In addition to no longer being immortal, the Warriors' offseason has now begun. This is going to be a summer of major decisions for Golden State's brain trust, and everything starts with whether or not they will bring Thompson back. While his numbers may not necessarily show it, as he averaged 17.9 points per game while shooting 38.7 percent from three-point range, Klay struggled immensely this season. Set to be an unrestricted free agent, Thompson could be the biggest name on the open market as a four-time champion and five-time All-Star.

Curry has made it clear that he can't ever see himself without Draymond and Klay. Green even backed up the “keep Klay” campaign by claiming the organization will “do right by Klay,” just like they did with him last offseason, according to The Athletic's Anthony Slater. The big question for the Warriors is whether or not Thompson truly wants to return. Despite constantly saying he wants to retire in a Warriors uniform, Klay left his words open for interpretation during his exit interview.

“To be honest, I really have not given it much thought because of what you previously said about the season we had and how much commitment it takes to play the games we did and give our all,” Thompson said. “So, I really have not thought about that deep into the future because I still need to process the year we had. It was one filled with ups and downs.”

The Warriors own one of the league's greatest payrolls and will once again carry a hefty tax bill into the offseason, leading to questions about whether Andrew Wiggins and Chris Paul could be moved in order to retain Thompson. Wiggins is set to make $26.2 million next season in the second year of a four-year extension he signed in 2022, and Paul's $30 million contract is non-guaranteed up until the start of free agency.

Many around the league anticipate general manager Mike Dunleavy Jr. and the Warriors' front office to gauge the trade market for both Wiggins and Paul. The organization will also likely restructure Gary Payton II's contract, as he is a player they would like to keep on a more team-friendly deal, league sources told ClutchPoints.

NBA Awards race

Dallas Mavericks guard Luka Doncic (77) speaks with Denver Nuggets center Nikola Jokic (15) during the second half at American Airlines Center.
Kevin Jairaj-USA TODAY Sports

With the NBA Playoffs beginning, it won't be long until the league announces the winners of this season's awards. In fact, all award finalists will be announced on Sunday, April 21, at 6:30 p.m. ET on TNT's coverage of the NBA Playoffs. Here is a look at my picks for each of this season's awards, as well as who the underdog and dark-horse candidate could be.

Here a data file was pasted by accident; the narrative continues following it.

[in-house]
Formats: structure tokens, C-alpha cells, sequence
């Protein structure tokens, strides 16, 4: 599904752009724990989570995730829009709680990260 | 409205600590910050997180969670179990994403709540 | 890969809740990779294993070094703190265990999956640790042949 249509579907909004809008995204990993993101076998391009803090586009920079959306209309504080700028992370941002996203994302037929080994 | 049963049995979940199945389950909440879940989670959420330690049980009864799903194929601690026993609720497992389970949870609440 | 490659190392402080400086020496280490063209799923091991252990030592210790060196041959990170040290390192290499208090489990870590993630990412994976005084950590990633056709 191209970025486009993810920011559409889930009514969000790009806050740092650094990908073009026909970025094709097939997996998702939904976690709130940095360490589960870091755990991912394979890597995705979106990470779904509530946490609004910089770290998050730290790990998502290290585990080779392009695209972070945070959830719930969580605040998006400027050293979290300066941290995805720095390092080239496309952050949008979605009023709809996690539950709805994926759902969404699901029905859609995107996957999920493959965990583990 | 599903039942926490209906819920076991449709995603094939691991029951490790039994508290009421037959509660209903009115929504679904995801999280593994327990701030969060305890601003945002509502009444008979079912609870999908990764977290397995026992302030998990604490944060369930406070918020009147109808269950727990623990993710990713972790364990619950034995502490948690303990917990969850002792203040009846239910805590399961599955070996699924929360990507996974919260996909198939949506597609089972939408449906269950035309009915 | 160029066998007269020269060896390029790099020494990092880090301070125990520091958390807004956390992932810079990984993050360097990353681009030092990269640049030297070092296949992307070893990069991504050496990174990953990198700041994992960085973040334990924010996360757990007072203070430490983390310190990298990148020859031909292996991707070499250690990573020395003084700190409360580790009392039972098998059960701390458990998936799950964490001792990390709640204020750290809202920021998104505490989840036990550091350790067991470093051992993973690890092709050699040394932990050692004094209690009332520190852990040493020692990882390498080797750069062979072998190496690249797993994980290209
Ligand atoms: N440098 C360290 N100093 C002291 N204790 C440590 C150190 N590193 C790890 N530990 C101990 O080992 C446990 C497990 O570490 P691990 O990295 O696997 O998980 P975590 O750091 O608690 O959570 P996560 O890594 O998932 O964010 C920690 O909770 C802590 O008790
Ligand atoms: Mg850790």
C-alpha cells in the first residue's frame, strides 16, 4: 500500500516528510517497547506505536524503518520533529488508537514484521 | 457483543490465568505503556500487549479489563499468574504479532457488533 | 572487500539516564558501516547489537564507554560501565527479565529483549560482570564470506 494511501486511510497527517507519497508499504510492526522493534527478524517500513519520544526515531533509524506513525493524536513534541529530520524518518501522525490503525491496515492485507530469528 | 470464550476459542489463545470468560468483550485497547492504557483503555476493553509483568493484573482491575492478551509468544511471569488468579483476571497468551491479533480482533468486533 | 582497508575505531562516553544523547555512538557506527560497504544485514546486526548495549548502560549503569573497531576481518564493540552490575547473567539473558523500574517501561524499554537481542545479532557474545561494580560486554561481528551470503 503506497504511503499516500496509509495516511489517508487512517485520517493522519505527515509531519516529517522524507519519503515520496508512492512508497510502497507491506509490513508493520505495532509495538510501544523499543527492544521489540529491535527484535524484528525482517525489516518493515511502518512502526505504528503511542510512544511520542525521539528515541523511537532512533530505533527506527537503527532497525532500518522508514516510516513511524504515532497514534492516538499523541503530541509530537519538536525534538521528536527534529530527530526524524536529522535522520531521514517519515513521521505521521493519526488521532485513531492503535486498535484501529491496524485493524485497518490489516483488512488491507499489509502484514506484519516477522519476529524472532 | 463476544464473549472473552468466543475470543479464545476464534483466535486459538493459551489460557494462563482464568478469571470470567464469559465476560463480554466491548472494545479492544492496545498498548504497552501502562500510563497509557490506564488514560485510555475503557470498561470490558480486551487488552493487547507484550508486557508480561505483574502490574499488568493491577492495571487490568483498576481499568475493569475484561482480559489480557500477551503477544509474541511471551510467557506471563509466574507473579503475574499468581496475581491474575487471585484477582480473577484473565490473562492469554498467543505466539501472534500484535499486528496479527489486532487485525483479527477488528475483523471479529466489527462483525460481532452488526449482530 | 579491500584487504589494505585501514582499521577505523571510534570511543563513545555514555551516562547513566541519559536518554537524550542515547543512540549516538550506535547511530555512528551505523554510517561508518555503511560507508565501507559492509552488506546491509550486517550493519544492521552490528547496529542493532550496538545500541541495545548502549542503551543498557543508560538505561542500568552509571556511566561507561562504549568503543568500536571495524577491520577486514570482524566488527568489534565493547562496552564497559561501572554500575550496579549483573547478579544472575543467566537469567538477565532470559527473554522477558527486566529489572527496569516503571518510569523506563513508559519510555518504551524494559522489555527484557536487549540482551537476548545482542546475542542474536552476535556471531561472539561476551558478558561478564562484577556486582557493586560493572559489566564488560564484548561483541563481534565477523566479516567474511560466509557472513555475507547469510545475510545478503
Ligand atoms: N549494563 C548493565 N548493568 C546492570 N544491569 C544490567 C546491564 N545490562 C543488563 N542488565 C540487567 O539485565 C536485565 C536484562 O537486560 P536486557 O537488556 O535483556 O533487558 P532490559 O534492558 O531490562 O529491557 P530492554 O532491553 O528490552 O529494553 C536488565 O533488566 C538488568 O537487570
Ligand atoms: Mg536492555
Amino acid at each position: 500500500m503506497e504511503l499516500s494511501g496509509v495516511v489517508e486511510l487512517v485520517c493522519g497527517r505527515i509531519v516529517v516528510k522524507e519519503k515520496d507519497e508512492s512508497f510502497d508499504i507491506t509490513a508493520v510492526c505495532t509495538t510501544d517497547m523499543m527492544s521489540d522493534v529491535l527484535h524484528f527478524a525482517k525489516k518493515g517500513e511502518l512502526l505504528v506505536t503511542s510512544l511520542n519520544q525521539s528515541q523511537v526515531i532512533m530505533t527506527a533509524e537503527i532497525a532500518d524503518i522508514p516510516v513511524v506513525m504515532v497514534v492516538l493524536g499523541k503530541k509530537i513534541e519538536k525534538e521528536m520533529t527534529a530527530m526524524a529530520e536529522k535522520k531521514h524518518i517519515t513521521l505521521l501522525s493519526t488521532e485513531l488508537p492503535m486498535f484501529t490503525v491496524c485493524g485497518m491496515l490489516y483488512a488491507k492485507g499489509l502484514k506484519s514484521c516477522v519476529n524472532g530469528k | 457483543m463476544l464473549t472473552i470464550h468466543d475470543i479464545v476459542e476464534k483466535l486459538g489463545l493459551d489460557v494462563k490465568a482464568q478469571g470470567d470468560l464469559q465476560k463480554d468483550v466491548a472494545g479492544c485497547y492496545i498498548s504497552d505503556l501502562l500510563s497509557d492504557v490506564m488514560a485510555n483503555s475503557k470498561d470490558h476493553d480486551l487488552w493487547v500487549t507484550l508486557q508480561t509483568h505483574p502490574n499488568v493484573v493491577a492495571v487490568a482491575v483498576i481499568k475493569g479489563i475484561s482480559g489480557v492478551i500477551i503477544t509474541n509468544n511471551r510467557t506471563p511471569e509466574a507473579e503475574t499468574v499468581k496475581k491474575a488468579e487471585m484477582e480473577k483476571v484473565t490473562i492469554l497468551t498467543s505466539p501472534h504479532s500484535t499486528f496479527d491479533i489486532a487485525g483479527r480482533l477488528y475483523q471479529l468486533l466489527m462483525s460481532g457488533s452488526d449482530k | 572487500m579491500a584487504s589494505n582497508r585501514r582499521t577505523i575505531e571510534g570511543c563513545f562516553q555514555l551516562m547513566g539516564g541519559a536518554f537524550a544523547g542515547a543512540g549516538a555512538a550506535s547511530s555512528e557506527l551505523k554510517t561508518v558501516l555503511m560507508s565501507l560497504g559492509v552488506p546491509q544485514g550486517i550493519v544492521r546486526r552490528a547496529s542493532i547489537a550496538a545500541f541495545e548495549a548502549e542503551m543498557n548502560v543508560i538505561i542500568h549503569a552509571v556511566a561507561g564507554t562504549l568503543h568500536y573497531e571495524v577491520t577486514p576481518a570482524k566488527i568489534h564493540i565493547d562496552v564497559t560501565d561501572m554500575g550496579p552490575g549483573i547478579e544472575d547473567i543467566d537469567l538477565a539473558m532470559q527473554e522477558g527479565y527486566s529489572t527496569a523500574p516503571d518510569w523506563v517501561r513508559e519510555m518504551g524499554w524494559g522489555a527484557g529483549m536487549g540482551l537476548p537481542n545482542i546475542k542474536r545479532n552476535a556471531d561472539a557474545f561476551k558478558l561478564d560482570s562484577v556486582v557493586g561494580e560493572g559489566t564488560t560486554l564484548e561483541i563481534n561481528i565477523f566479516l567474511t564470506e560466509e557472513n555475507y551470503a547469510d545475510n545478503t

MVP pick: Nikola Jokic (DEN) | MVP dark-horse: Shai Gilgeous-Alexander (OKC)

I was stumped about who to choose for MVP this season. Nikola Jokic is the obvious choice, but Luka Doncic and Shai Gilgeous-Alexander have each had terrific seasons. Doncic has been great in recent months, but Jokic's dominance all year is hard to overlook. Perhaps voters will side with Gilgeous-Alexander given the fact that the Oklahoma City Thunder became the youngest team in league history to ever clinch a 1-seed in either conference.

ROY pick: Victor Wembanyama (SAS) | ROY dark-horse: Nobody

This should be a unanimous decision. Whoever doesn't vote for Victor Wembanyama should have their voting privileges stripped away, and they should be banned alongside Jontay Porter. There is simply no argument that can be made here to say that Wembanyama wasn't the best rookie in the league this season. Just stop it.

DPOY pick: Victor Wembanyama (SAS) | DPOY dark-horse: Jalen Suggs (ORL)

When it comes to breaking down their individual film, Wembanyama was a much better overall defender this season than Rudy Gobert was. The fact that the rookie averaged a league-high 3.6 blocks per game, the most in the NBA since Hassan Whiteside averaged 3.7 blocks per game during the 2015-16 season, definitely holds a lot of weight as well. Wemby was the best individual defensive player this season, but Gobert was the defensive anchor for the No. 1 defensive team in the league. That is why Gobert will likely end up with the award.